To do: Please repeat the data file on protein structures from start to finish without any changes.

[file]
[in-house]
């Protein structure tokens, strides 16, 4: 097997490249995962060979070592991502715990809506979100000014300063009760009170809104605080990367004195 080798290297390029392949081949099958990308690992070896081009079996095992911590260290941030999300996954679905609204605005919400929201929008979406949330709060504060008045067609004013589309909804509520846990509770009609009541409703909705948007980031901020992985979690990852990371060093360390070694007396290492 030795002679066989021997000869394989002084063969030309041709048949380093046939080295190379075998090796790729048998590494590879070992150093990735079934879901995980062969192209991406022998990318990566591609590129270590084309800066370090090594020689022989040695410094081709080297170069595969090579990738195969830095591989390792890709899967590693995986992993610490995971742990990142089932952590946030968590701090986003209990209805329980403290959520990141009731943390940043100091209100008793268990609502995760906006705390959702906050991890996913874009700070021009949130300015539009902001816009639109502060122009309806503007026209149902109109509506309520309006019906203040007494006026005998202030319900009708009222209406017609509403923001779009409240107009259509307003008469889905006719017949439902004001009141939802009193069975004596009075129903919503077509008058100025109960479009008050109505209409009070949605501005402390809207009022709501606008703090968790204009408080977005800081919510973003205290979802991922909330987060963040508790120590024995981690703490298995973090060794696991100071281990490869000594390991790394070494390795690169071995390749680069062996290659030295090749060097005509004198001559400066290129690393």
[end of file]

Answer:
[in-house]
């Protein structure tokens, strides 16, 4: 097997490249995962060979070592991502715990809506979100000014300063009760009170809104605080990367004195 080798290297390029392949081949099958990308690992070896081009079996095992911590260290941030999300996954679905609204605005919400929201929008979406949330709060504060008045067609004013589309909804509520846990509770009609009541409703909705948007980031901020992985979690990852990371060093360390070694007396290492 030795002679066989021997000869394989002084063969030309041709048949380093046939080295190379075998090796790729048998590494590879070992150093990735079934879901995980062969192209991406022998990318990566591609590129270590084309800066370090090594020689022989040695410094081709080297170069595969090579990738195969830095591989390792890709899967590693995986992993610490995971742990990142089932952590946030968590701090986003209990209805329980403290959520990141009731943390940043100091209100008793268990609502995760906006705390959702906050991890996913874009700070021009949130300015539009902001816009639109502060122009309806503007026209149902109109509506309520309006019906203040007494006026005998202030319900009708009222209406017609509403923001779009409240107009259509307003008469889905006719017949439902004001009141939802009193069975004596009075129903919503077509008058100025109960479009008050109505209409009070949605501005402390809207009022709501606008703090968790204009408080977005800081919510973003205290979802991922909330987060963040508790120590024995981690703490298995973090060794696991100071281990490869000594390991790394070494390795690169071995390749680069062996290659030295090749060097005509004198001559400066290129690393």